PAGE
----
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CASE REPORT
Year : 2015  |  Volume : 6  |  Issue : 4  |  Page : 559-563  

Clinical enigma: A rare case of clear cell odontogenic carcinoma


1 Department of Oral and Maxillofacial Pathology, Buraydah Private Dental College, Buraydah 31717, Saudi Arabia
2 Department of Oral and Maxillofacial Pathology, Guru Nanak Institute of Dental Sciences and Research, Kolkata, West Bengal, India
3 Department of Orthodontics, Buraydah Private Dental College, Buraydah 31717, Saudi Arabia

Date of Web Publication19-Nov-2015

Correspondence Address:
Cheshta Walia
Department of Oral and Maxillofacial Pathology, Buraidah Private Dental College, Buraidah 31717
Saudi Arabia
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Source of Support: None, Conflict of Interest: None


DOI: 10.4103/0976-237X.169849

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   Abstract 

Clear cell odontogenic carcinoma is a rare, aggressive neoplasm of the jaw with only 74 reported cases. It occurs predominantly in the mandibular anterior region during fifth to seventh decades of life. Clinically it manifests as intra-bony swelling with a variable degree of pain. Microscopically, it reveals nests of cells with clear cytoplasm in connective tissue stroma arranged in different patterns. It is often misdiagnosed due to the rarity of lesion and confusing histopathology. Immunohistochemical staining plays an intricate role to uncertain the native of the clear cell to reach a confirmative diagnosis. The article aims to highlight the clinicopathologic features of clear cell odontogenic carcinoma in a middle-aged man with special emphasis on its differential diagnosis.

Keywords: Biphasic pattern, clear cell odontogenic carcinoma, clear cells


How to cite this article:
Walia C, Chatterjee RP, Kundu S, Roy S. Clinical enigma: A rare case of clear cell odontogenic carcinoma. Contemp Clin Dent 2015;6:559-63

How to cite this URL:
Walia C, Chatterjee RP, Kundu S, Roy S. Clinical enigma: A rare case of clear cell odontogenic carcinoma. Contemp Clin Dent [serial online] 2015 [cited 2020 Jan 21];6:559-63. Available from: http://www.contempclindent.org/text.asp?2015/6/4/559/169849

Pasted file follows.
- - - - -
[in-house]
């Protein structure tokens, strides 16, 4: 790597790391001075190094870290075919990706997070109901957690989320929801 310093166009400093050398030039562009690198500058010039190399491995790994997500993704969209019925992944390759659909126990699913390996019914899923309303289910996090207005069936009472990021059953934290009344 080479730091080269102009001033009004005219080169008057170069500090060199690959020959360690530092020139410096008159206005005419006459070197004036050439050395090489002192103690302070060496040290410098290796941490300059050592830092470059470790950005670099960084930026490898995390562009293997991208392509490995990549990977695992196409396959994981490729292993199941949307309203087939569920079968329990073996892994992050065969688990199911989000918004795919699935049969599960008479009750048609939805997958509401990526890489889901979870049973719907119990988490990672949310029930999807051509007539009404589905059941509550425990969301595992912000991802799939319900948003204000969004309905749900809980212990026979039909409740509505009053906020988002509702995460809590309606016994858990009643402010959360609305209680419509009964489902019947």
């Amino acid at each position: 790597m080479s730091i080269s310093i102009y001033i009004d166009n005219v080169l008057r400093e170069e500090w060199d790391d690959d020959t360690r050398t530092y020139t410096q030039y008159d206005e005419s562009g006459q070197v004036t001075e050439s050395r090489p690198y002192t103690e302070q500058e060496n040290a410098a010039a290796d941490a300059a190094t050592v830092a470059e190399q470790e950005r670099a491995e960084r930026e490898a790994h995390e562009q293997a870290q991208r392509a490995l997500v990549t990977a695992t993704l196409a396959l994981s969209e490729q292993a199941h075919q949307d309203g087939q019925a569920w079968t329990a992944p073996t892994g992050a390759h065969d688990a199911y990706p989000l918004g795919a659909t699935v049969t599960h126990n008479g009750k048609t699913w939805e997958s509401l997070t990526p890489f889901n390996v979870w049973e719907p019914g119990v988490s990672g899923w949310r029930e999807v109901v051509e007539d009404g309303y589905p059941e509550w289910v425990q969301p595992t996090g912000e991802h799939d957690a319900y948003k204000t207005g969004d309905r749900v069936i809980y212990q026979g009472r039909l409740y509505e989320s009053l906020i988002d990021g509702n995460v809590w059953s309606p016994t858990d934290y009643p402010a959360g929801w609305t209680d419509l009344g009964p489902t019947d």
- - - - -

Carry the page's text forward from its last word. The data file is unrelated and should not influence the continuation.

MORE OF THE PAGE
Introduction Top


Clear cell lesions are the topic of controversy since a long time. The morphologically similar appearing clear cells are ambiguous in nature and believed to be originated from different cell lineages such as epithelial, mesenchymal, melanocytic, or hematopoietic. Clear cell odontogenic carcinoma (CCOC) is one among the rare neoplasm with only 74 reported cases in the literarure. It was first described by Hansen et al. and later by Waldron et al., in 1985, as clear cell odontogenic tumor.[1],[2],[3] In 2005, the World Health Organization (WHO) had reclassified as CCOC owing to its high rate of recurrence, local and distant metastasis, and tumor-related deaths.[4]

CCOC usually present with a variable degree of pain and mobility of regional teeth with or without the involvement of bone. Approximately 60% of patients show evidence of soft tissue involvement in the anterior portion of the mandible as lesion perforates bone.[5],[6]

Radiographically, a poorly delineated, unilocular or multilocular radiolucent lesion with prominent bone destruction is observed.[4] Histopathologically, CCOC may show one or more architectural patterns such as biphasic, monophasic, and ameloblastomatous.

The undetermined source of clear cells makes the diagnosis based on conventional histology nearly impossible. They require special attention to be differentiated from other clear cell lesions either by means of special stains such as mucicarmine, Congo red and periodic acid Schiff's (PAS) or immunohistochemical staining such as cytokeratin (CK), epithelial membrane antigen (EMA), S-100 protein, and vimentin. Expression of CK-19 and EMA is a consistent finding in CCOC whereas the tumor shows negativity for vimentin, S-100 protein, desmin, and smooth muscle actin.[6],[7]

This article presents another unique case of CCOC with varied clinicopathological, radiological, and histopathological findings affecting the symphyseal region of the mandible in a middle-aged patient.


   Case Report Top


A male patient aged 46 years reported to outpatient department with the chief complain of swelling in the lower front tooth region since 4–5 months. Intraorally, firm, nontendered, and exophytic lesion measuring 2.5 cm × 4 cm was observed involving mandibular anterior jaw region with exfoliation of 31, 32 and 41, 42. The alveolar sockets were unhealed with no signs of lymphadenopathy [Figure 1]. The patient's personal, family, and medical histories were noncontributory. Orthopantomogram revealed the presence of an ill-defined radiolucent destructive lesion in the mandibular anterior region [Figure 2]. Computed tomography view showed well-defined hypodense area with the complete loss of buccal cortical plate and severe thinning of the lingual cortical plate in mandibular symphysis region [Figure 3].
Figure 1: Intraoral view showing lesion in lower alveolar ridge

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Figure 2: Orthopantomogram and computed tomography scan showing bone destruction in the symphysis region

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Figure 3: H and E stained section showing (a) islands of clear cells in fibrous connective tissue stroma (×40), (b) clear cells mixed with columnar cells with eosinophilic cytoplasm (×100)